Author Topic: Rubidium (not the standard) and water  (Read 2561 times)

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Offline nixxonTopic starter

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Rubidium (not the standard) and water
« on: March 05, 2013, 09:36:13 pm »
Another interesting video from crazy professor Martyn "periodicvideos" Poliakoff on stuff from the periodic table. Now, Rubidium (& H2O):

"We drop Rubidium into water - but with Phenolphthalein in the water to act as an indicator"

 

Offline grumpydoc

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Re: Rubidium (not the standard) and water
« Reply #1 on: March 05, 2013, 11:32:55 pm »
That hairstyle is awesomely mad professor :)
 

Offline akcoder

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Re: Rubidium (not the standard) and water
« Reply #2 on: March 07, 2013, 03:38:39 am »
That hairstyle is awesomely mad professor :)

I've watched almost all the Periodic Videos. Professor Poliakoff does a fantastic job of explaining what is going on in the reaction. I love them!

-dan
 

Offline PedroDaGr8

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Re: Rubidium (not the standard) and water
« Reply #3 on: March 08, 2013, 06:19:37 am »
Ahh a topic close to my heart...being as I'm an inorganic synthetic chemist (specialty nanotechnology).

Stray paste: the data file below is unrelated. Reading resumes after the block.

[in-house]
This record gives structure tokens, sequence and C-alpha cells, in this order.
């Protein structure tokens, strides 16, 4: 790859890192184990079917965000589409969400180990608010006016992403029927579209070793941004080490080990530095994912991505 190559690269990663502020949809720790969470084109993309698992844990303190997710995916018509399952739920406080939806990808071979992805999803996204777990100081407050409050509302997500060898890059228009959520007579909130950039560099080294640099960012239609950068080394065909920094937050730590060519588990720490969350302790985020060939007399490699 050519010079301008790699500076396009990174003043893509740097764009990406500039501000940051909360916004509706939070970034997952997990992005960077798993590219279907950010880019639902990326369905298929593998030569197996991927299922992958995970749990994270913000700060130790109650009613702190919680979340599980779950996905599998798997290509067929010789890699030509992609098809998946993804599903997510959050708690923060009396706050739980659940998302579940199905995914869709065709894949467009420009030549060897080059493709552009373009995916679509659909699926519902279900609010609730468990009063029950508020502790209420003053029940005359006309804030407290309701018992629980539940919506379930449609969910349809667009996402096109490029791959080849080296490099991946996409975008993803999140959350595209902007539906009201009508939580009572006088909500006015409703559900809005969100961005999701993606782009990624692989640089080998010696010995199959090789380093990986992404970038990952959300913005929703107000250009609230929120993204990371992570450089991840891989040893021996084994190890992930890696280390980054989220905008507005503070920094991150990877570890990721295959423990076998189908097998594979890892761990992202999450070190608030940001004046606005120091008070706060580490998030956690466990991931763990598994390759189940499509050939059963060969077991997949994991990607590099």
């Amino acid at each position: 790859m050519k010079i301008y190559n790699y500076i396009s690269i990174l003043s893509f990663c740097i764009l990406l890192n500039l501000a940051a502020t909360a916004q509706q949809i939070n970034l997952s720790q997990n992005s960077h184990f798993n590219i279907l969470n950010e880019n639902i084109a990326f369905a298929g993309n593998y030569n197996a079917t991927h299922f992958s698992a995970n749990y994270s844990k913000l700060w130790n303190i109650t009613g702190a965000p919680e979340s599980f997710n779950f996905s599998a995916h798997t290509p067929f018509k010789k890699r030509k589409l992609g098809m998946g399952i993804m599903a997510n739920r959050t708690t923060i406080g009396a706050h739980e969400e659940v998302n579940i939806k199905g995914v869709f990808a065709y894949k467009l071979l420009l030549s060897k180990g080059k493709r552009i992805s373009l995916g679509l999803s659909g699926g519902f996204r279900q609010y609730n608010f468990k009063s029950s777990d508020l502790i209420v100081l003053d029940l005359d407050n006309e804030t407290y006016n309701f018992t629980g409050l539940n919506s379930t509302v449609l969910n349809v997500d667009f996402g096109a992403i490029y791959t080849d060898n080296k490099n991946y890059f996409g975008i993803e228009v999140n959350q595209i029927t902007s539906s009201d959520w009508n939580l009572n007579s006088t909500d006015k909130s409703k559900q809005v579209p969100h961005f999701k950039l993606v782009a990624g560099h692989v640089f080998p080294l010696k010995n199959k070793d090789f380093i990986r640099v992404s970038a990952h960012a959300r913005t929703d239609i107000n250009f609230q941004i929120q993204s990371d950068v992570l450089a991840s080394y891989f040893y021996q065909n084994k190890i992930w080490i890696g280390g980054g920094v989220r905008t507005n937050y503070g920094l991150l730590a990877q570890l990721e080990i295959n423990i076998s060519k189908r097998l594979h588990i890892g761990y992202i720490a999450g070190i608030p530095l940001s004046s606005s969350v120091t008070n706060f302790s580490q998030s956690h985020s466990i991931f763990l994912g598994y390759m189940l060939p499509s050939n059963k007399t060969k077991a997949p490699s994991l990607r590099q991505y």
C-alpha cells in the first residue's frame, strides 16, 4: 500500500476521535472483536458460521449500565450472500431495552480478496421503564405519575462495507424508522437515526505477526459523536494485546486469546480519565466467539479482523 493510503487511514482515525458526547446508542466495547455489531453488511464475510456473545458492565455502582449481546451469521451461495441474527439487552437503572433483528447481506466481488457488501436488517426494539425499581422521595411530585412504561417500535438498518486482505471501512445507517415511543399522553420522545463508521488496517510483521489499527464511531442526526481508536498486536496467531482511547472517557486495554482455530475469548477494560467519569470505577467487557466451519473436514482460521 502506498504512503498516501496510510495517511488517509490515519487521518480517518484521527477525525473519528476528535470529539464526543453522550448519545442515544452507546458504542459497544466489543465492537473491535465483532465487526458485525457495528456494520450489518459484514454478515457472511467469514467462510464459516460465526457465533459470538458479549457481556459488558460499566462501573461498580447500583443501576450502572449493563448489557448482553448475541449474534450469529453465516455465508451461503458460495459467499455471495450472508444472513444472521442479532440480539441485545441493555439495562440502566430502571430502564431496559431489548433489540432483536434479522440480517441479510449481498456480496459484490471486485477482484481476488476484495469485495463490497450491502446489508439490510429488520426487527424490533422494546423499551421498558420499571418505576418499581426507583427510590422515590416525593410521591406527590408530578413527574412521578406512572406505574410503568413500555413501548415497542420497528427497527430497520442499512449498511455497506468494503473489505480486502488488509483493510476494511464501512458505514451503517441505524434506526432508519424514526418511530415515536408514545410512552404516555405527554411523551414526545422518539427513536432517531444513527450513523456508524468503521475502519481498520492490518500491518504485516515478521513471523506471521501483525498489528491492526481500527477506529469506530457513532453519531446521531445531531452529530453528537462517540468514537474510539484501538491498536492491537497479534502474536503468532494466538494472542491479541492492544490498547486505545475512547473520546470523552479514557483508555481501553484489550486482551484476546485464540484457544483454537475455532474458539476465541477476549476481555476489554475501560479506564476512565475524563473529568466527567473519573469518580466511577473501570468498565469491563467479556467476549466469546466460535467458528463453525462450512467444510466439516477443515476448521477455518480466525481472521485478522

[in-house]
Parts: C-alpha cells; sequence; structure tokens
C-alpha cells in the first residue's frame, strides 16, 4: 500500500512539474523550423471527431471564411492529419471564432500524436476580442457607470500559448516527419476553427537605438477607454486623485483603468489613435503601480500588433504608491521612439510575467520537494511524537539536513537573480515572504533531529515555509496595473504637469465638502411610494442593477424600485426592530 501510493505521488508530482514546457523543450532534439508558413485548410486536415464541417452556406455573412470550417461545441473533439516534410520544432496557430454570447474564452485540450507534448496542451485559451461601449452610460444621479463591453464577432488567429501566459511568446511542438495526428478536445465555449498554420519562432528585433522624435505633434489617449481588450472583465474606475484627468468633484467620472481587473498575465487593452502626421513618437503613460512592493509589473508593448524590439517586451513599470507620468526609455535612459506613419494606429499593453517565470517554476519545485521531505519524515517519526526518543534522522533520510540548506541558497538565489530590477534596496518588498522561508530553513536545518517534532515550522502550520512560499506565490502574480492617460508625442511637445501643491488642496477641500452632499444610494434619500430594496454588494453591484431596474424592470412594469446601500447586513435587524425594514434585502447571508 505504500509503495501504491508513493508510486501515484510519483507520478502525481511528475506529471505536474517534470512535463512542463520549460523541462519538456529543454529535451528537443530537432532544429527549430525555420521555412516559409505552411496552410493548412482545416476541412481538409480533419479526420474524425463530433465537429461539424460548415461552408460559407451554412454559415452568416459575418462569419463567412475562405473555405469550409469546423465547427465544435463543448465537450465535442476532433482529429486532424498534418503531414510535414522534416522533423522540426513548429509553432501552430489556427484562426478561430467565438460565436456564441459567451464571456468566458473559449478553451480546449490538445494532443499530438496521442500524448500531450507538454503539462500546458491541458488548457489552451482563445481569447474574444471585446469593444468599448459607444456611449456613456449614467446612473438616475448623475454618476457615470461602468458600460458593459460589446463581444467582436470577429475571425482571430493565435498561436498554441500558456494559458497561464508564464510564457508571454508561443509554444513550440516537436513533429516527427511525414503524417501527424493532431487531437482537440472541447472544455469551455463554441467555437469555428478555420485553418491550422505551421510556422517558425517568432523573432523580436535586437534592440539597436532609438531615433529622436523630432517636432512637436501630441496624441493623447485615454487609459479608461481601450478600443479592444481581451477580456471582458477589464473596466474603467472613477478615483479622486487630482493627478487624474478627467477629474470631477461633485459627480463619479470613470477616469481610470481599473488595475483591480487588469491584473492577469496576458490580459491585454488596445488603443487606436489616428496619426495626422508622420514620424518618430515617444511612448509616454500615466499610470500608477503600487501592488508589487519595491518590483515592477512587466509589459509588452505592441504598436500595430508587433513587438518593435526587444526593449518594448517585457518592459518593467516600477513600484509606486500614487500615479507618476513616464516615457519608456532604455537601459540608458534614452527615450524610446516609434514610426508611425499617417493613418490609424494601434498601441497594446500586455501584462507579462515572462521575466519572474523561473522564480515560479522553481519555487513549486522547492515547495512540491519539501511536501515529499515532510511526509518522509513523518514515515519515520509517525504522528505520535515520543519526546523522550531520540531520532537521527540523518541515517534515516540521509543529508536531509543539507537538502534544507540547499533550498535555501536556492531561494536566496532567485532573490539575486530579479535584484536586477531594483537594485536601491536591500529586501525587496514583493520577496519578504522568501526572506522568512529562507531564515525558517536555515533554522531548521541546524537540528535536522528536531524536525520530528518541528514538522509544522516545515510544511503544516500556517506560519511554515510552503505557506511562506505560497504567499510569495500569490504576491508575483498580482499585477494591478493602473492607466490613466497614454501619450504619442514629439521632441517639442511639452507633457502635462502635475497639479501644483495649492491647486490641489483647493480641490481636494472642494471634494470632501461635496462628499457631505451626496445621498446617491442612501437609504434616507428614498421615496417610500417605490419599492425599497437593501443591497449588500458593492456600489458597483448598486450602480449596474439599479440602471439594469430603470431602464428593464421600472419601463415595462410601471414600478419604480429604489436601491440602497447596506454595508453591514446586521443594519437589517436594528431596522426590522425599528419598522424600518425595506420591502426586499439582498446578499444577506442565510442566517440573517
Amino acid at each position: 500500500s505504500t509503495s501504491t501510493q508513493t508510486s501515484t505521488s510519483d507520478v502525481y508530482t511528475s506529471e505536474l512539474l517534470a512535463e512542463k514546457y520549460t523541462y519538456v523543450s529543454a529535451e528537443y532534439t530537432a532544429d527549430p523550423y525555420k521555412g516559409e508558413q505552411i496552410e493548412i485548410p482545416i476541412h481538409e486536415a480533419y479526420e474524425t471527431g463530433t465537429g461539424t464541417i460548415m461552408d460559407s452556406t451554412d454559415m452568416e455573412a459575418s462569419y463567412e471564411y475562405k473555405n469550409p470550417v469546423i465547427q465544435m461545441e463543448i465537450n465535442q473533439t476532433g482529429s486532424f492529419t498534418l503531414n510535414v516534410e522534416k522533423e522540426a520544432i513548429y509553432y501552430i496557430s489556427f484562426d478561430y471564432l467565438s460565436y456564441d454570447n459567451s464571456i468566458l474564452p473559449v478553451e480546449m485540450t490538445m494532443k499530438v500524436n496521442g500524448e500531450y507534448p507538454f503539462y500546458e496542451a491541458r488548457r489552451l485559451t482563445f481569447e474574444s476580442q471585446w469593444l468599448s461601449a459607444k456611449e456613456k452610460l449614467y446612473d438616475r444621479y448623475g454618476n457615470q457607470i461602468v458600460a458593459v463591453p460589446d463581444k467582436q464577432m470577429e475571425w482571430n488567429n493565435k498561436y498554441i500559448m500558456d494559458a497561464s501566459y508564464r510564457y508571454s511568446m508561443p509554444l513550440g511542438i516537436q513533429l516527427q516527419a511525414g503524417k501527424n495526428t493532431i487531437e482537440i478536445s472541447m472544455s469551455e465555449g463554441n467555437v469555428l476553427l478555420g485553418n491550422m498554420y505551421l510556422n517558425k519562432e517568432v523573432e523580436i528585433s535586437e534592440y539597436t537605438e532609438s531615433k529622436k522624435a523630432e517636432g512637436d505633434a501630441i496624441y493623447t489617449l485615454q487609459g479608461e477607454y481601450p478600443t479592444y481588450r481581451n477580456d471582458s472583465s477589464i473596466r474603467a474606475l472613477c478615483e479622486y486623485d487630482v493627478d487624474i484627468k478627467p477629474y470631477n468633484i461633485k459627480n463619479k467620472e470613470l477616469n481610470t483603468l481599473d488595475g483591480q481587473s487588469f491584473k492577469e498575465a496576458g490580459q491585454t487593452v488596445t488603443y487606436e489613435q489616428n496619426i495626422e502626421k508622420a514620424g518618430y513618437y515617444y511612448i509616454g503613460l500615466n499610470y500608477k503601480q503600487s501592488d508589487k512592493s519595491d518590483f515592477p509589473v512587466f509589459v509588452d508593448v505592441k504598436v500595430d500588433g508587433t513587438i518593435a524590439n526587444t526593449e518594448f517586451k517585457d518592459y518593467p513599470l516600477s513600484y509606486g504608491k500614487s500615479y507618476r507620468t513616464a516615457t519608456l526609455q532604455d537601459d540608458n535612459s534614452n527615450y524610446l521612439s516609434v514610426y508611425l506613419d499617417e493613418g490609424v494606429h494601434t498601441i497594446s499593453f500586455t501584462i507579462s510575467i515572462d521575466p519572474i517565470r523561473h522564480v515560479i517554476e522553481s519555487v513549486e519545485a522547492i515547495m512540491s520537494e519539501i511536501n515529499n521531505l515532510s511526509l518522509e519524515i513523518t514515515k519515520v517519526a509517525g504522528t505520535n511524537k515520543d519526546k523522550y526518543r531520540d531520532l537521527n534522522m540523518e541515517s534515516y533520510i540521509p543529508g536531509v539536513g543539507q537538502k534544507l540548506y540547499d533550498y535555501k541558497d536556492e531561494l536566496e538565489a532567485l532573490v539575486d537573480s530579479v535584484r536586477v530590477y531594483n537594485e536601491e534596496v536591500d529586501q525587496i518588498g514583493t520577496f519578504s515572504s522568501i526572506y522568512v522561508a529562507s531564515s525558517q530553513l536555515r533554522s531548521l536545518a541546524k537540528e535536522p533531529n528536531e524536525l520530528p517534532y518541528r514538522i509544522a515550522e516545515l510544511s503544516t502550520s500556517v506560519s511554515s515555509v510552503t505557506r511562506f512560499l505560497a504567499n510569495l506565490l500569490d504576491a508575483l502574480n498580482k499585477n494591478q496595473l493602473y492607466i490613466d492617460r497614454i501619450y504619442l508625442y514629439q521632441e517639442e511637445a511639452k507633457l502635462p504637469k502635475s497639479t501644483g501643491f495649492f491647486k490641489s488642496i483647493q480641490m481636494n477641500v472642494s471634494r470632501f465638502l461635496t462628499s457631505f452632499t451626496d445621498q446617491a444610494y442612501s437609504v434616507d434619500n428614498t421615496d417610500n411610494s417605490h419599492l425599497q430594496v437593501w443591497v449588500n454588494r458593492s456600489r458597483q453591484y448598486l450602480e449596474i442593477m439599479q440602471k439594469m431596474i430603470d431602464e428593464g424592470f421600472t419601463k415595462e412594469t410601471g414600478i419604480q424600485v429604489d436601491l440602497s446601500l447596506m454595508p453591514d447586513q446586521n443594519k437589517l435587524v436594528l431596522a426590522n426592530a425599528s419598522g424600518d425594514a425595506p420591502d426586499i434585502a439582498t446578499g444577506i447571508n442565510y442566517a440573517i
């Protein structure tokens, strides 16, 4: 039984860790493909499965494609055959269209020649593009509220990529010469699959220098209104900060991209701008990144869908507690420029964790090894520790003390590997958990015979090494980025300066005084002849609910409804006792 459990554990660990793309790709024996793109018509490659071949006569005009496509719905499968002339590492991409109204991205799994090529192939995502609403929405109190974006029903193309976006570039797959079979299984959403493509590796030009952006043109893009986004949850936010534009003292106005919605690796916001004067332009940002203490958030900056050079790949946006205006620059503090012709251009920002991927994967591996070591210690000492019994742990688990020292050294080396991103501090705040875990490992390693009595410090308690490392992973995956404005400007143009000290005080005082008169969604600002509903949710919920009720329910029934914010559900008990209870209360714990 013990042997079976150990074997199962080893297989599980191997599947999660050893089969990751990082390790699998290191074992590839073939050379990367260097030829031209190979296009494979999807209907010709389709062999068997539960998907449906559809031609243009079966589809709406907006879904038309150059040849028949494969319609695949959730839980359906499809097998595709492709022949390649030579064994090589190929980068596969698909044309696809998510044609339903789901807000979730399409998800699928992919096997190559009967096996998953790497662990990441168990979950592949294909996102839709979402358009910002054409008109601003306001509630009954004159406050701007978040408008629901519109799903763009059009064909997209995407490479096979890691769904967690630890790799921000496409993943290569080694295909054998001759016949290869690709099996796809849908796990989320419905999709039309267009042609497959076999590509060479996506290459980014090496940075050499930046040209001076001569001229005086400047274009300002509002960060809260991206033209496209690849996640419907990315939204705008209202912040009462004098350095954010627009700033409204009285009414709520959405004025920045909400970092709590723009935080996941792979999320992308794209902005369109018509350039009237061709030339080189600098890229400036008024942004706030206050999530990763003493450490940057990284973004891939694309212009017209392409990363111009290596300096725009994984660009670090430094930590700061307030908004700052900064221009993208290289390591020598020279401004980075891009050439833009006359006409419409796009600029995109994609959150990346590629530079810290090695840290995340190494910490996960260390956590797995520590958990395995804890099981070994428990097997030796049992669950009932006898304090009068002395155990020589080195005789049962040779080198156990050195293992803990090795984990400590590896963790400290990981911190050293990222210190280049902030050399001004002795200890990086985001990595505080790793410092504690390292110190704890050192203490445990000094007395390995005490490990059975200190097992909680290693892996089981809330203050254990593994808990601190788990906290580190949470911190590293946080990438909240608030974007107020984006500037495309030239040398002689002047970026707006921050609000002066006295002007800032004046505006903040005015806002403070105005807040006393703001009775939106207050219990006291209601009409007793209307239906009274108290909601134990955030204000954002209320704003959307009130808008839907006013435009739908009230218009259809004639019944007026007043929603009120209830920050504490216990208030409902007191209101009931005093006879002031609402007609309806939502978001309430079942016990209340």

A reagent I work with regularly: diethyl zinc. It's a lovely little pyrophric compound. I've caused a good number of small fires with it. :scared: The best being when I set my boss's solvent waste bottle on fire (nice rolling blue doughnut of flame). Combine that with the cadmium powder, selenium reagents, nasty volatile sulfur compounds (why do I work in this lab again?) and you have have a lovely fun work place that never gets dull.

For those of you who enjoy chemical related stuff:

Things I Won't Work With

It's a subset of a chemistry blog by an organic medicinal chemist. His normal stuff isn't exactly my cup of tea, but the Things I Won't work with section is quite good for a laugh. There is no doubt the guy has an excellent sense of humor.

Two of my favorite quotes:

Hexanitro? Say what? I'd call for all the chemists who've ever worked with a hexanitro compound to raise their hands, but that might be assuming too much about the limb-to-chemist ratio.

Hmm. Ranking my equipment in terms of its shrapneliferousness is not something that's ever occurred to me, I have to say. It's safe to assume that any procedure which involves considering which parts of the apparatus I'd prefer to have flying past me will not get much business in my lab
The very existence of flamethrowers proves that some time, somewhere, someone said to themselves, "You know, I want to set those people over there on fire, but I'm just not close enough to get the job done." -George Carlin
 

Offline babysitter

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Re: Rubidium (not the standard) and water
« Reply #4 on: March 29, 2013, 12:47:01 pm »
Move to germany, ask Mr. Klapoetke in Munich. Regularly sets fire to and explodes stuff and assistents for science and fun.
I'm not a feature, I'm a bug! ARC DG3HDA
 


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